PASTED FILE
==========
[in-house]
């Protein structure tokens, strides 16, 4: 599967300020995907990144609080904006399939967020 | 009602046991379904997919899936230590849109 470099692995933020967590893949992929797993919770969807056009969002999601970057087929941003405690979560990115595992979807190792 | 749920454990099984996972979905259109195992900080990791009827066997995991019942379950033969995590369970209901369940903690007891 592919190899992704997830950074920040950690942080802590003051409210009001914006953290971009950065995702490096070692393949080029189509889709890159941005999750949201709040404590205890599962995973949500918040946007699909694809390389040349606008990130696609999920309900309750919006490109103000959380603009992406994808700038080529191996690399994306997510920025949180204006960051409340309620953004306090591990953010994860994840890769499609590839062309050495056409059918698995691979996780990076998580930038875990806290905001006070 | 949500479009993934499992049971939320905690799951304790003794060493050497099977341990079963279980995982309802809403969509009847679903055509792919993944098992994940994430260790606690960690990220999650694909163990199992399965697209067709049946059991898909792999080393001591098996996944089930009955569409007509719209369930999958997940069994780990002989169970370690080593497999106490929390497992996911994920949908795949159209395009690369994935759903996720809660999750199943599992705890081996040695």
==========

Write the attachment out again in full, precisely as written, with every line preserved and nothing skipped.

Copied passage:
[in-house]
């Protein structure tokens, strides 16, 4: 599967300020995907990144609080904006399939967020 | 009602046991379904997919899936230590849109 470099692995933020967590893949992929797993919770969807056009969002999601970057087929941003405690979560990115595992979807190792 | 749920454990099984996972979905259109195992900080990791009827066997995991019942379950033969995590369970209901369940903690007891 592919190899992704997830950074920040950690942080802590003051409210009001914006953290971009950065995702490096070692393949080029189509889709890159941005999750949201709040404590205890599962995973949500918040946007699909694809390389040349606008990130696609999920309900309750919006490109103000959380603009992406994808700038080529191996690399994306997510920025949180204006960051409340309620953004306090591990953010994860994840890769499609590839062309050495056409059918698995691979996780990076998580930038875990806290905001006070 | 949500479009993934499992049971939320905690799951304790003794060493050497099977341990079963279980995982309802809403969509009847679903055509792919993944098992994940994430260790606690960690990220999650694909163990199992399965697209067709049946059991898909792999080393001591098996996944089930009955569409007509719209369930999958997940069994780990002989169970370690080593497999106490929390497992996911994920949908795949159209395009690369994935759903996720809660999750199943599992705890081996040695």